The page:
Event Title

Nearshore function for forage fish: Defining, protecting, and restoring the critical ecosystem of the Elwha nearshore and Salish Sea.

Presentation Abstract

Intertidal beaches within the Elwha nearshore are documented habitat for forage fish migration and spawning. Sediment processes of the Elwha drift cell, critical for forage fish spawning habitat, were historically altered by armoring of the shoreline, lower river alteration, and the in-river Elwha and Glines Canyon dams. The recent removal of these two dams, and the consequent release and transport of upwards of 2.5 x 106 m3 of fluvial sediment to the Elwha nearshore, has begun a partial restoration of sediment processes within the drift cell. This input of sediment is changing the characteristics of the beach substrate required for forage fish spawning habitat. Dam removal is just concluding and only approximately twenty percent of the total predicted sediment volume has been delivered to the Elwha nearshore. The distribution of this new sediment along the Elwha drift cell and the nearshore response are just beginning. This poster will summarize the results of four years of an ongoing, long-term assessment of forage fish spawning in the central Strait of Juan de Fuca, including the Elwha drift cell. We will provide observations of changes in forage fish spawning activity since dam removal. Understanding the implications of dam removal to the ecological functioning of the nearshore is important for full ecosystem restoration of the Elwha system, and for assessing the consequences of restoration projects throughout the Salish Sea.

Session Title

Session S-03D: Forage Fish Research and Protection in the Salish Sea

Conference Track

Species and Food Webs

Conference Name

Salish Sea Ecosystem Conference (2014 : Seattle, Wash.)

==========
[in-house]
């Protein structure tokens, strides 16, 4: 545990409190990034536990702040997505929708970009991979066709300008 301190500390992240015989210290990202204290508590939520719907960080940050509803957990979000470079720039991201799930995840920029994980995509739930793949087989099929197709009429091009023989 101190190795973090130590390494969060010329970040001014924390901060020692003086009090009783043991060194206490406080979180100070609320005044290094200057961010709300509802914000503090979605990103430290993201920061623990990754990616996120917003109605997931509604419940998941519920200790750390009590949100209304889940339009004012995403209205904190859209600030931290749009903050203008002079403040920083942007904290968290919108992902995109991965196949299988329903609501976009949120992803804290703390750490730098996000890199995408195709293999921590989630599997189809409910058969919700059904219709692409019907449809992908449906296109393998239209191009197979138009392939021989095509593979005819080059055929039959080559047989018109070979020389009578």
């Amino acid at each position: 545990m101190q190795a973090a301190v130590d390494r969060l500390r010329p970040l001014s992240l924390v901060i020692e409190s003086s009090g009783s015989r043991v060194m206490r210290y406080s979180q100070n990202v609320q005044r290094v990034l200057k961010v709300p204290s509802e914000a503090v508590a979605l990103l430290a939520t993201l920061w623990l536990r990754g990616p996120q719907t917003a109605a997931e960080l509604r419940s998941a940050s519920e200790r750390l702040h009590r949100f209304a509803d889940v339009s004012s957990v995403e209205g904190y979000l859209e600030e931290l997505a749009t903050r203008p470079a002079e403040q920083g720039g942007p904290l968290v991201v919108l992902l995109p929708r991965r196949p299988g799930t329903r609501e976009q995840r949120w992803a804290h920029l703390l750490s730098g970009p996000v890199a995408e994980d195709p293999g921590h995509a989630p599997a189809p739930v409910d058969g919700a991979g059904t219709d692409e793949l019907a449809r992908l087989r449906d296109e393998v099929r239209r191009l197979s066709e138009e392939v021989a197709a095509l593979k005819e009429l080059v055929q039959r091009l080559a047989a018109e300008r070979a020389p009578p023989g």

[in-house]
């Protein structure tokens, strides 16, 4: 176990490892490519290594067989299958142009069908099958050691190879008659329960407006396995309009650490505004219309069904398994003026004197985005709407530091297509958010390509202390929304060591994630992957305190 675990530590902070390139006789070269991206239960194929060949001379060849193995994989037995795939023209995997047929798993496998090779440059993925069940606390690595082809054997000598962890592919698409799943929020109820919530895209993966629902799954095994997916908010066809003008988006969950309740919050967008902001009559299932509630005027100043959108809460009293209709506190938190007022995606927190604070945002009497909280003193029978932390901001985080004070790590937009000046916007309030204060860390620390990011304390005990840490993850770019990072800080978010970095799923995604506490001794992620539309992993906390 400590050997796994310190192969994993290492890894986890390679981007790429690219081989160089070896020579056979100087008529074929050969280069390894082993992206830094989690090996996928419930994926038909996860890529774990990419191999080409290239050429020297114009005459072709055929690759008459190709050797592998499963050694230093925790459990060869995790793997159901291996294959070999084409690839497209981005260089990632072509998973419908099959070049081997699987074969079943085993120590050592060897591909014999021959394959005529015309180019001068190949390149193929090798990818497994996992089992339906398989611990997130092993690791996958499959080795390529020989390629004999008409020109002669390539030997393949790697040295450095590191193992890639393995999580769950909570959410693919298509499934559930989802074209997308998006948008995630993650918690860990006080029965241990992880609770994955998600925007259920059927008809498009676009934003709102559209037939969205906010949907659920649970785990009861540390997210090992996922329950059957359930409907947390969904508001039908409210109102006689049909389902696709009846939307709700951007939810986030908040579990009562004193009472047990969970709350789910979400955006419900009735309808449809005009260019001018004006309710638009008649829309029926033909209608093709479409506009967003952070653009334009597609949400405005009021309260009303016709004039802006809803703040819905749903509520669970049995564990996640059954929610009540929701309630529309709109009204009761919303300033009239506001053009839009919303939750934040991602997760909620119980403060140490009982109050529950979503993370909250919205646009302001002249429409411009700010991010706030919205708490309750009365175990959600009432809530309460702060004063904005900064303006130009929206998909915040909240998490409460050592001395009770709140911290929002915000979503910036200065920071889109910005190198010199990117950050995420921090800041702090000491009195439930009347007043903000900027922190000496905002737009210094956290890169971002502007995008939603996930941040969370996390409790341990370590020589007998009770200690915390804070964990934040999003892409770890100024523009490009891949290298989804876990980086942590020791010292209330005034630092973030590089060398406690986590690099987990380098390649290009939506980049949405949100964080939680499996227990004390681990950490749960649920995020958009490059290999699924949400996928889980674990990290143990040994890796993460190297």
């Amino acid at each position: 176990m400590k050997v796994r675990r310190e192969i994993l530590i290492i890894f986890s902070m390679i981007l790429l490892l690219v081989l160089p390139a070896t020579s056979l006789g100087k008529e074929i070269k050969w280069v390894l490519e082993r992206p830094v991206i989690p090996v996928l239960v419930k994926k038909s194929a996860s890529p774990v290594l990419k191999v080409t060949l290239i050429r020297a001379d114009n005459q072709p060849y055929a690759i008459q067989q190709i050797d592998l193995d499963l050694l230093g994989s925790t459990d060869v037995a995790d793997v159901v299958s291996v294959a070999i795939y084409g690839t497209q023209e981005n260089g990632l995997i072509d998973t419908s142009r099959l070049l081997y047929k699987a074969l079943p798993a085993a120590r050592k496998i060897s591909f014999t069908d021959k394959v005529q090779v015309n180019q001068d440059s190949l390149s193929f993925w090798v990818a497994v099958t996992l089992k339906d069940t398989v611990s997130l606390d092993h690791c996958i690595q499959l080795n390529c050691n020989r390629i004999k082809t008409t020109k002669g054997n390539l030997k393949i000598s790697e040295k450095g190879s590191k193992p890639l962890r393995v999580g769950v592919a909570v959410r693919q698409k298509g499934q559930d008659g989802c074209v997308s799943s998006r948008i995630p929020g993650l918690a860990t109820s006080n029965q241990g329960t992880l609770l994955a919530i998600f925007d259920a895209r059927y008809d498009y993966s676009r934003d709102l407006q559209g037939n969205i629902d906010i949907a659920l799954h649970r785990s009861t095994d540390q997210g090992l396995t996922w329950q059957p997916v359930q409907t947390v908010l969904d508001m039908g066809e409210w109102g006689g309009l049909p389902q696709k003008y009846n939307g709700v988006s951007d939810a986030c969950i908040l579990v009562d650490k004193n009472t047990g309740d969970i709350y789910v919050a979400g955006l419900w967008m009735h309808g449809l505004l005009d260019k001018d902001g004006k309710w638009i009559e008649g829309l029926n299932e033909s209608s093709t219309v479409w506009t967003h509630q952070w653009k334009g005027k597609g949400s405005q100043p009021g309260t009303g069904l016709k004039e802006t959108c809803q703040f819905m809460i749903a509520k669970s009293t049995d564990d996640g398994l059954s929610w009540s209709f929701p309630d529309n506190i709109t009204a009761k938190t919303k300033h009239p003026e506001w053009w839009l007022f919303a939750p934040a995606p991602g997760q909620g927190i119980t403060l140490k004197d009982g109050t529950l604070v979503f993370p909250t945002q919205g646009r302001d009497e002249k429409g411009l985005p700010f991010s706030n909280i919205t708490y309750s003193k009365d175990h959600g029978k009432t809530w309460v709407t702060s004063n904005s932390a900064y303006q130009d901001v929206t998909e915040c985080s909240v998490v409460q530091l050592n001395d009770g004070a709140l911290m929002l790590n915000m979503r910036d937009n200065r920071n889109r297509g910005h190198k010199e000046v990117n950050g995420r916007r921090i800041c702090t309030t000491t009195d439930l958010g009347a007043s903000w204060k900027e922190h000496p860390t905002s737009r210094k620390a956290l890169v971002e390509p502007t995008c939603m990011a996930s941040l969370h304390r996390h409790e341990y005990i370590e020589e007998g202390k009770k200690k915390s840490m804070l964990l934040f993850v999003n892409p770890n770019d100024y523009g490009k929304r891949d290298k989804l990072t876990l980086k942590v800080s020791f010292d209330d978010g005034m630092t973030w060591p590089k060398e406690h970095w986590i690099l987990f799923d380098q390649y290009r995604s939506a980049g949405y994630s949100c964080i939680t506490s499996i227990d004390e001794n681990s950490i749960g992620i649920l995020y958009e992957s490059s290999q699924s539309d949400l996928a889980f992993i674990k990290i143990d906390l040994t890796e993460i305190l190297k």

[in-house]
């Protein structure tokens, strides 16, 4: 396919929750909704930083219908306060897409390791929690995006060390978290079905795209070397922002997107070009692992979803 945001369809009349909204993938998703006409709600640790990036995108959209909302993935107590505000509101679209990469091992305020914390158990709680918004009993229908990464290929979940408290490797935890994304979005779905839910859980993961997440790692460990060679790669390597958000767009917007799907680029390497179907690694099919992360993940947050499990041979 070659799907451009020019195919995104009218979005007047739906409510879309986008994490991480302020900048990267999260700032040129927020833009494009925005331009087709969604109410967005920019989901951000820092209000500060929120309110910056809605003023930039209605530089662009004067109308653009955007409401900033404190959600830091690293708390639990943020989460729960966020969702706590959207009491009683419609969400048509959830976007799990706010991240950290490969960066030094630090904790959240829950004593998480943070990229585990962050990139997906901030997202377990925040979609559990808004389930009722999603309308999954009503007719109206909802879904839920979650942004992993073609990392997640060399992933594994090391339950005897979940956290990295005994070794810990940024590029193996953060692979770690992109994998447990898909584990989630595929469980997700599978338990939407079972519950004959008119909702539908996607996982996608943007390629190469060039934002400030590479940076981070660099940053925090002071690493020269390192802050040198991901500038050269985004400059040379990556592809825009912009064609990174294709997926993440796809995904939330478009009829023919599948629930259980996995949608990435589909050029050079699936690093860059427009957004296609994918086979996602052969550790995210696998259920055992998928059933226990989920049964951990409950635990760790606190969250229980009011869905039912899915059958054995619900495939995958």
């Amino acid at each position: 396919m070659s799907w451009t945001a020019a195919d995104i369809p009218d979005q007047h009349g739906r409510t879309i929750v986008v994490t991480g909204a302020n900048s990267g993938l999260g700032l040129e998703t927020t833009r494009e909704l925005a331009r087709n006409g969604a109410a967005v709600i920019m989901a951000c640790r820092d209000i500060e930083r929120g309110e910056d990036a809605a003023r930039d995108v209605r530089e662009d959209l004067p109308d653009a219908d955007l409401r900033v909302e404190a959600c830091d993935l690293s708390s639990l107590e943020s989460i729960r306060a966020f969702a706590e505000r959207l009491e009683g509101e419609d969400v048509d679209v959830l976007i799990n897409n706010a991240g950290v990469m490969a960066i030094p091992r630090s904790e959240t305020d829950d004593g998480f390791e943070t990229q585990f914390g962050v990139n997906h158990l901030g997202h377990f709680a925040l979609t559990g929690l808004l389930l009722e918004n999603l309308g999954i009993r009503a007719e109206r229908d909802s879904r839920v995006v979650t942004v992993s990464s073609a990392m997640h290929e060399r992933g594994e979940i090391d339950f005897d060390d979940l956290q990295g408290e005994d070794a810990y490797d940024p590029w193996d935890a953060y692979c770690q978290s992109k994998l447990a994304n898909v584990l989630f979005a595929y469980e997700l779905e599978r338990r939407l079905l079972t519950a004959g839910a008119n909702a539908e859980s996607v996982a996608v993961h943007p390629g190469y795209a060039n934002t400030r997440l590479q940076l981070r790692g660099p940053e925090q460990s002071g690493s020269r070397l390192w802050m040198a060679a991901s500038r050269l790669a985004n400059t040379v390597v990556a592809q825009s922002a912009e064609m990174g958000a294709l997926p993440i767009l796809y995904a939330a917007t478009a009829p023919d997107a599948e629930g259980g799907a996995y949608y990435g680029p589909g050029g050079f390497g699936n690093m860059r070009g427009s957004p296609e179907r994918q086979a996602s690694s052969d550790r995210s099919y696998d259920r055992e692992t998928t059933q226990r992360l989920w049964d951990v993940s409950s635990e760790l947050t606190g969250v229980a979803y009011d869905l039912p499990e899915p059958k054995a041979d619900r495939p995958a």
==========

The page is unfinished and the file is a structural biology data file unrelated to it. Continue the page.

Document Type

Event

Start Date

1-5-2014 5:00 PM

End Date

1-5-2014 6:30 PM

Location

Room 6C

Contributing Repository

Digital content made available by University Archives, Heritage Resources, Western Libraries, Western Washington University.

Rights

This resource is displayed for educational purposes only and may be subject to U.S. and international copyright laws. For more information about rights or obtaining copies of this resource, please contact University Archives, Heritage Resources, Western Libraries, Western Washington University, Bellingham, WA 98225-9103, USA (360-650-7534; heritage.resources@wwu.edu) and refer to the collection name and identifier. Any materials cited must be attributed to the Salish Sea Ecosystem Conference Records, University Archives, Heritage Resources, Western Libraries, Western Washington University.

Type

Text

Language

English

Format

application/pdf

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May 1st, 5:00 PM May 1st, 6:30 PM

Nearshore function for forage fish: Defining, protecting, and restoring the critical ecosystem of the Elwha nearshore and Salish Sea.

Room 6C

Intertidal beaches within the Elwha nearshore are documented habitat for forage fish migration and spawning. Sediment processes of the Elwha drift cell, critical for forage fish spawning habitat, were historically altered by armoring of the shoreline, lower river alteration, and the in-river Elwha and Glines Canyon dams. The recent removal of these two dams, and the consequent release and transport of upwards of 2.5 x 106 m3 of fluvial sediment to the Elwha nearshore, has begun a partial restoration of sediment processes within the drift cell. This input of sediment is changing the characteristics of the beach substrate required for forage fish spawning habitat. Dam removal is just concluding and only approximately twenty percent of the total predicted sediment volume has been delivered to the Elwha nearshore. The distribution of this new sediment along the Elwha drift cell and the nearshore response are just beginning. This poster will summarize the results of four years of an ongoing, long-term assessment of forage fish spawning in the central Strait of Juan de Fuca, including the Elwha drift cell. We will provide observations of changes in forage fish spawning activity since dam removal. Understanding the implications of dam removal to the ecological functioning of the nearshore is important for full ecosystem restoration of the Elwha system, and for assessing the consequences of restoration projects throughout the Salish Sea.